BMW has M, Audi has S, and now Lexus has F -- a letter to designate their ultra-high-performance cars. The first example of the F-series is the IS F, and what an entrance it's making -- 416 horsepower V8 engine, 8-speed transmission, specially tuned suspension and stability control system, and a body kit that's painted with three coats of attitude. Does the IS F deliver on its promises? Read on. Price range $56,765 - $61,951, EPA fuel economy estimates 16 MPG city, 23 MPG highway.
First Glance: From milquetoast to beefcake
The current version of the Lexus IS made its debut in 2006, and I reviewed both versions -- the IS250 and IS350 -- just last year. While I respected their more Lexus-like attitude (as opposed to the BMW-like attitude of the 2001-2005 IS), I thought that from a performance and handling standpoint, the IS was a bit… milquetoast.
I know the 2008 IS F wasn't a direct response to my review -- my ego is big, but it's not that big -- but it may as well have been. Because there is nothing, absolutely nothing, milque or toast about the IS F. This car is pure beef. No… this car is pure cojones.
The IS F is not your typical Japanese sport-luxury sedan, relying purely on electronic magic to make a better driving experience. The IS F shows a strong influence from the German school of bad-ass, what with its absurdly powerful engine, stiff suspension, and fat, sticky tires. After all, why defy the laws of physics when going along with them will get you so far? Of course, Lexus is still Japanese -- they're a division of Toyota -- so high-tech wizardry plays a supporting role in the IS F, as does over-the-top styling. Take the double-stacked exhaust pipes (link goes to photo) -- dual pipes are good, so quad pipes must be better, right? I think they look a bit silly, though they do convey a point. The wide front fender flares that extend into the fender sills looked a little odd in some of the early factory photos (like this one), but in person the car looks fantastic -- especially in dark red, like my test car.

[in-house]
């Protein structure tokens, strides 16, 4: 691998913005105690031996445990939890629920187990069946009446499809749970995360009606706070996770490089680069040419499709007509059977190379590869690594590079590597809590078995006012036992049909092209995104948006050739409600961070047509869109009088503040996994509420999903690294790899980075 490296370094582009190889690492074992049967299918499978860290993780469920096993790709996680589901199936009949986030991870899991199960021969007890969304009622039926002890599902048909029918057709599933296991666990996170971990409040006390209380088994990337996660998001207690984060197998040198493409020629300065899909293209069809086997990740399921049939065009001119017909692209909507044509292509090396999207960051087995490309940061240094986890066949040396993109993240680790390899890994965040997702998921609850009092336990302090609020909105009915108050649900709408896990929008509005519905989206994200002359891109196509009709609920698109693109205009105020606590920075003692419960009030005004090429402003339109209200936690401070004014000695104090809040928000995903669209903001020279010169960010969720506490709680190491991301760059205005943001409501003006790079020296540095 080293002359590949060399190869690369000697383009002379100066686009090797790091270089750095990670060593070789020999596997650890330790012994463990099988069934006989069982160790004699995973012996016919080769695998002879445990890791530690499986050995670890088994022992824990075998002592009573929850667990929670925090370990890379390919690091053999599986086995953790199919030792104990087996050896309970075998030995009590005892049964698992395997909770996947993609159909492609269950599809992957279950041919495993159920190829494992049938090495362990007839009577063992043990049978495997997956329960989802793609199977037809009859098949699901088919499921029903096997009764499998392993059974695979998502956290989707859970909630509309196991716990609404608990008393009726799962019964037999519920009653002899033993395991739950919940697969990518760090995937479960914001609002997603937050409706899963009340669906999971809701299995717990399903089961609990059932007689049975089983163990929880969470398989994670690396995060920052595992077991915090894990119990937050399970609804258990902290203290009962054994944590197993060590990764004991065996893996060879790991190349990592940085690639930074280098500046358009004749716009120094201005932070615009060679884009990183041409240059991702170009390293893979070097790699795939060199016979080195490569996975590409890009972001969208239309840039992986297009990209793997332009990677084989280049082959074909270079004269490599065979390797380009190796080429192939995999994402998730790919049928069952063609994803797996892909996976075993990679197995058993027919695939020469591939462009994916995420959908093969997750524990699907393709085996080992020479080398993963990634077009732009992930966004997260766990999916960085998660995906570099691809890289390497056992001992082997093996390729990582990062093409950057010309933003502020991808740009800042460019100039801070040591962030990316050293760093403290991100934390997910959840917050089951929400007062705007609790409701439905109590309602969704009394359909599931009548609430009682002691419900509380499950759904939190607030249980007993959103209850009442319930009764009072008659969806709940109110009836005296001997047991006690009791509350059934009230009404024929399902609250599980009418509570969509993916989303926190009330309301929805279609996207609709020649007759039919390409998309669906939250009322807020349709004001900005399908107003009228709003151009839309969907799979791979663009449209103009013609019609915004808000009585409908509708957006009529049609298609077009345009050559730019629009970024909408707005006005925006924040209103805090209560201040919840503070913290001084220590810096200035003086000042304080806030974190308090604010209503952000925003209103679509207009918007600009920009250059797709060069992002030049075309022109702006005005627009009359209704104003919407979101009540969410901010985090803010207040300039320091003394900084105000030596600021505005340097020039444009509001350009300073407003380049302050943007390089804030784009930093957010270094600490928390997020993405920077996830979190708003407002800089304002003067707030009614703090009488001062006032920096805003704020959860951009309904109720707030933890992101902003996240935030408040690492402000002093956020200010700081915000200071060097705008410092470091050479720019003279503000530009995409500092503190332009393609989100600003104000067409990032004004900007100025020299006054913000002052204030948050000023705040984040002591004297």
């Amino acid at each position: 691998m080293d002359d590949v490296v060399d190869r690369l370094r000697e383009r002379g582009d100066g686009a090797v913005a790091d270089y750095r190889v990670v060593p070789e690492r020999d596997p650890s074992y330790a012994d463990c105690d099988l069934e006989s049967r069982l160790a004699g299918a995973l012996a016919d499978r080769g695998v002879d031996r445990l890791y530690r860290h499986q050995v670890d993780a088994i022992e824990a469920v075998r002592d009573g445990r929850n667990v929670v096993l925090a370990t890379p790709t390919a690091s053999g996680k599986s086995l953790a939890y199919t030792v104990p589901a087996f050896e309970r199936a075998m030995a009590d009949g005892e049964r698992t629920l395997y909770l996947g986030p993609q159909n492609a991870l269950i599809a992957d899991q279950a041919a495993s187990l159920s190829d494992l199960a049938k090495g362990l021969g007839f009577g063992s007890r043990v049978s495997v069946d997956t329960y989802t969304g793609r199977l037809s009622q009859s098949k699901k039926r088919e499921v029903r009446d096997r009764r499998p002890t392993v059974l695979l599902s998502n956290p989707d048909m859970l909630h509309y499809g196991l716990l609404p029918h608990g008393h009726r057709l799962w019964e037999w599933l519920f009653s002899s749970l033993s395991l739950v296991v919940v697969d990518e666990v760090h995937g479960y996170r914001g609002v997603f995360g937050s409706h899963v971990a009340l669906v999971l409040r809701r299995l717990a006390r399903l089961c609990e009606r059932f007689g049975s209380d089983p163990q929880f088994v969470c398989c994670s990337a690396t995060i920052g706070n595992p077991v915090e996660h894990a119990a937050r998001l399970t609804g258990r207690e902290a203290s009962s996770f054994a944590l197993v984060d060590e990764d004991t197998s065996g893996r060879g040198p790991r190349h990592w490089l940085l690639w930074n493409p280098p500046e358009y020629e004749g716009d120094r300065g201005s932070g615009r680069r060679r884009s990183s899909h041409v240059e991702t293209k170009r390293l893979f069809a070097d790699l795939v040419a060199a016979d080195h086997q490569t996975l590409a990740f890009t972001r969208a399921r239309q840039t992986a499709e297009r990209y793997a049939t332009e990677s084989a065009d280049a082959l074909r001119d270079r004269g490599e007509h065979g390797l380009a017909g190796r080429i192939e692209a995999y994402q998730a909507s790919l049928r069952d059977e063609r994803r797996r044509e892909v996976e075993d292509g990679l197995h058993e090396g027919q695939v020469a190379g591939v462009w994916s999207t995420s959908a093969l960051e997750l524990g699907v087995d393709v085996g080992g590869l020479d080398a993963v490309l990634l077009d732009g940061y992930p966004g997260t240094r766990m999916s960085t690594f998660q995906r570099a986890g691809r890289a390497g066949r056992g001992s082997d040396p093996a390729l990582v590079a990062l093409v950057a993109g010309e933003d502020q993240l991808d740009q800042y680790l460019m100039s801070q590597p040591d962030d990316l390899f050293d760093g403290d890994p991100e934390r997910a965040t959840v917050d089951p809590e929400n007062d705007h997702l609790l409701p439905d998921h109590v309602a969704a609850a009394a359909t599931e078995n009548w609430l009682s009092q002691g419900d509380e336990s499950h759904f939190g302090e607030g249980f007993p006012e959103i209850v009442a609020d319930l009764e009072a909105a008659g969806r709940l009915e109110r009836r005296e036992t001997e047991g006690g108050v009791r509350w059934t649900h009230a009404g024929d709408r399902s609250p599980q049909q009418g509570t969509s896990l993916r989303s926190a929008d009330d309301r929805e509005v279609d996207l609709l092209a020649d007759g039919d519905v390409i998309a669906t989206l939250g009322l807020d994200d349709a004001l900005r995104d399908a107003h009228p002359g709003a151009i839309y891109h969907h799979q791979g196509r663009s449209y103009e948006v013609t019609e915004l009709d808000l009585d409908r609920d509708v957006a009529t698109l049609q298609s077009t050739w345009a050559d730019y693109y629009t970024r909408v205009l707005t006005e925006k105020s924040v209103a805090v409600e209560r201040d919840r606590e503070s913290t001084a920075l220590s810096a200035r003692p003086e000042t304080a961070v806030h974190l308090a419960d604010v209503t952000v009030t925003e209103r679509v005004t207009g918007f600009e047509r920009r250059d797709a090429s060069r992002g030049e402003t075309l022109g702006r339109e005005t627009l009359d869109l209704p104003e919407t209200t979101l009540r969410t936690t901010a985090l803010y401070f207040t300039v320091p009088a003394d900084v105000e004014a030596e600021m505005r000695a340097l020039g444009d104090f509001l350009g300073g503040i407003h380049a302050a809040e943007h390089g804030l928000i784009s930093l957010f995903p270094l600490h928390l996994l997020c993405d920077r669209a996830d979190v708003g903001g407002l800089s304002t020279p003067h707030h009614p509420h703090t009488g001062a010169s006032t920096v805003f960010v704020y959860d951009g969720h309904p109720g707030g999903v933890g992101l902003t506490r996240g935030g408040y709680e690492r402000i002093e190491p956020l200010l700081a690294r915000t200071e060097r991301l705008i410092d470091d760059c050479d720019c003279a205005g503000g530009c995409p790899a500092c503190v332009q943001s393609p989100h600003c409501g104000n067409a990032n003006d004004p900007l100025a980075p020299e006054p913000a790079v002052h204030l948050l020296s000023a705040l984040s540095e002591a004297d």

In the Driver's Seat: Forget the cabin, what's under the hood?
Inside, the IS F is typical Lexus fare, albeit in a distinctly Germanic black color scheme with patterned-aluminum trim. My tester had white-faced seats, which don't look as bad as they sound; black seats with blue stitching are also offered. Regardless of color, the seats have lots of extra bolstering to hold you in place while cornering, leather upholstery, heat and 10-way power adjustment. The back seat is acceptable, the trunk is a bit small, and since the back seats don't fold down, never the twain shall meet. Okay, enough about the interior; the good stuff is under the hood.
Forget about the V6 engines that power the IS250/350. Lexus engineers shoehorned in a V8, even though that meant bulging the hood to make it fit. And they didn't just grab the 4.6 liter V8 found in bigger Lexus models -- they developed a special 5-liter version that combines brute force and high technology. Fuel is delivered by a system that combines direct injection (similar to Audi's FSI) with a traditional port-injection system. Bottom line: 416 horsepower and 371 lb-ft of torque, and while the engine is tuned for high-RPM power, I found its output to be smooth and even from idle to redline. Said output gets to the rear wheels via a high-tech 8-speed automatic with a manual-shifting mode and steering-wheel-mounted paddles. And I must mention the awesome exhaust note -- the IS F displays Lexus-like decorum in gentle driving, but drop the hammer with the revs above 3,500 and the five-oh's growl gets louder, deeper and meaner. It's a wonderful soundtrack.